Submit Data |  Help |  Video Tutorials |  News |  Publications |  FTP Download |  REST API |  Citing RGD |  Contact   

DNA methyltransferase 3B (DNMT3B -579G>T) promotor polymorphism and the susceptibility to pediatric immune thrombocytopenic purpura in Egypt.

Authors: Khorshied, MM  El-Ghamrawy, MK 
Citation: Khorshied MM and El-Ghamrawy MK, Gene. 2012 Dec 10;511(1):34-7. doi: 10.1016/j.gene.2012.09.024. Epub 2012 Sep 18.
Pubmed: (View Article at PubMed) PMID:23000068
DOI: Full-text: DOI:10.1016/j.gene.2012.09.024

Idiopathic thrombocytopenic purpura (ITP) is an autoimmune disease characterized by increased platelet destruction. Although the etiology of ITP remains unclear, it is accepted that both environmental and genetic factors play an important role in the development of the disease. The present study aimed at exploring a novel molecular determinant that may influence the susceptibility and course of ITP in Egyptian children. To achieve our aim, genotyping of DNMT3B -579G>T promotor polymorphism by polymerase chain reaction restriction fragment length polymorphism (PCR-RFLP) assay. The current study was conducted on 140 ITP patients and 150 age and gender matched healthy controls. The results obtained revealed that DNMT3B -579 TT homotype was significantly higher in ITP patients and conferred almost three fold increased risk of ITP (OR=3.16, 95%CI=1.73-5.79). There was no statistically significant difference between ITP patients with wild or mutant genotypes as regards their clinical or laboratory data. Furthermore, there was no statistical difference in the distribution of DNMT3B -579G>T genotypes between acute and chronic ITP patients. In conclusion, DNMT3B -579G>T promotor polymorphism represents a novel genetic risk factor for ITP but not a predictor for tendency to chronicity in pediatric ITP in Egypt.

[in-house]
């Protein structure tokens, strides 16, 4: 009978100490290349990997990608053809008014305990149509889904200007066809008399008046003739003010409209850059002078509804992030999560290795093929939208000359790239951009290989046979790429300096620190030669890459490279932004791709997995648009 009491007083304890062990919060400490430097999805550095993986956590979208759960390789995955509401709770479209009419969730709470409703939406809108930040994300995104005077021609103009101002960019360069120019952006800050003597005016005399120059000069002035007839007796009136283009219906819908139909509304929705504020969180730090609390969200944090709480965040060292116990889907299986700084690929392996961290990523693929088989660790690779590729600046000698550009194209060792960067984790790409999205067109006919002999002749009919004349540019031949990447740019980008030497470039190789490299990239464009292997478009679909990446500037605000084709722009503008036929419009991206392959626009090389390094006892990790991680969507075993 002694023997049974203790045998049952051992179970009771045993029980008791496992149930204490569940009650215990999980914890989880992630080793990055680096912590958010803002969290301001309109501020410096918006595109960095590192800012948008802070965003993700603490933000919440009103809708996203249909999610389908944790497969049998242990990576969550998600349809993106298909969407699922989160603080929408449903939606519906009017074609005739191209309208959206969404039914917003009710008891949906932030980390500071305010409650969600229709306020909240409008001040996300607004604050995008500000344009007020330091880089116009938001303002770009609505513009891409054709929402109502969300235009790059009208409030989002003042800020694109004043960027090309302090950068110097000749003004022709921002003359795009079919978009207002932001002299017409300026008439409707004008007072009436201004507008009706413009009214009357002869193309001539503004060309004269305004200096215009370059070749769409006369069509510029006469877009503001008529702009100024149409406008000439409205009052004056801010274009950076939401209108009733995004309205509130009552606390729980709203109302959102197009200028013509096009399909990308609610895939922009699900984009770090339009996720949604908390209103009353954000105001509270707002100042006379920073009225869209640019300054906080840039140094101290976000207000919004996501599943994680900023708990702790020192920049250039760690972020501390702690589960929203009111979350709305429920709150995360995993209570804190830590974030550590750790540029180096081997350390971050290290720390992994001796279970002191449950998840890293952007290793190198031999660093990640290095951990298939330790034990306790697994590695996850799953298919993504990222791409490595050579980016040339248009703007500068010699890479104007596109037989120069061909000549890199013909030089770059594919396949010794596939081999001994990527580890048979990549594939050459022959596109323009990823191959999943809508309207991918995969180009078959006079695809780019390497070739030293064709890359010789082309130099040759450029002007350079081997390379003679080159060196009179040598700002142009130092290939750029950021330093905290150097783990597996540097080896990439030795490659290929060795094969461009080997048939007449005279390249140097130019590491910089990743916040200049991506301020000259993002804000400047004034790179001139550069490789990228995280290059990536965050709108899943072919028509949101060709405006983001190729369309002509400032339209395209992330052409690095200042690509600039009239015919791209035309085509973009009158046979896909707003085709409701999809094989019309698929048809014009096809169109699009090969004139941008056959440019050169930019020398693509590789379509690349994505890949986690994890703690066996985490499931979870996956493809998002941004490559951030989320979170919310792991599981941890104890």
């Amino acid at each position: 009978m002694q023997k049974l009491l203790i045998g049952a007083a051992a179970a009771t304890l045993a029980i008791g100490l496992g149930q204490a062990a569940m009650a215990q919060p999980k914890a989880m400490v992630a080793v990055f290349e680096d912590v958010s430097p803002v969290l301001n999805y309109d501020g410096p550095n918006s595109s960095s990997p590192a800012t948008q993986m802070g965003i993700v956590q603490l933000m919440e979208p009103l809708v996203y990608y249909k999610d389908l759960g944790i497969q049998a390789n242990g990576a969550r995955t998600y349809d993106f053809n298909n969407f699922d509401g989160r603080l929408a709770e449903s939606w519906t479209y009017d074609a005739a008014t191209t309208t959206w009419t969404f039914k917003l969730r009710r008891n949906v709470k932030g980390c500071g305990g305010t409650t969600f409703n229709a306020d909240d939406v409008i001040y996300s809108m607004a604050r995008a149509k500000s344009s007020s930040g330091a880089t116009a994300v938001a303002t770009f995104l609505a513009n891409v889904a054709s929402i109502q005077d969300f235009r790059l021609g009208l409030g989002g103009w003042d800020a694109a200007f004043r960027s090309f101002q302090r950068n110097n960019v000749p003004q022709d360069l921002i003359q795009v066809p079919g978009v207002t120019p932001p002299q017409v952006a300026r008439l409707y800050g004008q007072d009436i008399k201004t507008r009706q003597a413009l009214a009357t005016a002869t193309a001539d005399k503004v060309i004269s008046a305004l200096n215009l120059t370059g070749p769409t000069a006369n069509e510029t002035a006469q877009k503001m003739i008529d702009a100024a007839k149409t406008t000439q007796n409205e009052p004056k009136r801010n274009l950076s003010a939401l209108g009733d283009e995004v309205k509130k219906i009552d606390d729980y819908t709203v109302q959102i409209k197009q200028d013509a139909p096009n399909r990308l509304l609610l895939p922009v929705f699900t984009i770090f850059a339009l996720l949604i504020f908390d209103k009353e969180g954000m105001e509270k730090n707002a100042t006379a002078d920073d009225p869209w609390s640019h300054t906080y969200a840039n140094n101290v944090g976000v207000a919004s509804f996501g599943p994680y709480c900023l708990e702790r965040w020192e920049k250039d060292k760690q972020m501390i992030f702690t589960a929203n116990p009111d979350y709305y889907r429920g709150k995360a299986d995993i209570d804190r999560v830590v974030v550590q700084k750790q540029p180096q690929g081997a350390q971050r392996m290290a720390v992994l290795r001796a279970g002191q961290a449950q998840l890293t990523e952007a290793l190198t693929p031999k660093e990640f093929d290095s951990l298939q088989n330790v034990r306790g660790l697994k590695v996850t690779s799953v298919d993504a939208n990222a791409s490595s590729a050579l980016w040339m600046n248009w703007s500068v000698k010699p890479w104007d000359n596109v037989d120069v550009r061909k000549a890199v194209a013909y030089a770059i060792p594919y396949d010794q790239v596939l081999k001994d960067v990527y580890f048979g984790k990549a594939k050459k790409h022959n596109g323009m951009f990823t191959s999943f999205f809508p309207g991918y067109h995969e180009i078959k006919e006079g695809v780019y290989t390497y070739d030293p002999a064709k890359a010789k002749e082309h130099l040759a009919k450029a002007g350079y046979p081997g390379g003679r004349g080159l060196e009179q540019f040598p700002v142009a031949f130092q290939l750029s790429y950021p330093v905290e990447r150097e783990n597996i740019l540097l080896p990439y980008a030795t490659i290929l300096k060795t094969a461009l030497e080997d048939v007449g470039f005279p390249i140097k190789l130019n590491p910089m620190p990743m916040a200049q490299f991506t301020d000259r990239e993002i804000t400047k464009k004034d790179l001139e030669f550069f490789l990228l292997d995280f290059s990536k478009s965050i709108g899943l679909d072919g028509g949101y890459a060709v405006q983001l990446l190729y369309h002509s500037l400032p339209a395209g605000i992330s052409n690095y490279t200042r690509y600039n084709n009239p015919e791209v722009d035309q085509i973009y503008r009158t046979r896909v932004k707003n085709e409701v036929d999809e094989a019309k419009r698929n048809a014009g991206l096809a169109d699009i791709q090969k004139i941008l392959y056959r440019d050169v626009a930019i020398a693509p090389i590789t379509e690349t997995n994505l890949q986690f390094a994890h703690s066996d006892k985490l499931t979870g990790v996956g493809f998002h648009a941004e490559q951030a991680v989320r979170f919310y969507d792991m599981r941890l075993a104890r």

Disease Annotations
Objects Annotated

Additional Information

CRRD Object Information
CRRD ID: 9589094
Created: 2014-11-07
Species: All species
Last Modified: 2014-11-07
Status: ACTIVE


RGD is funded by grant HL64541 from the National Heart, Lung, and Blood Institute on behalf of the NIH.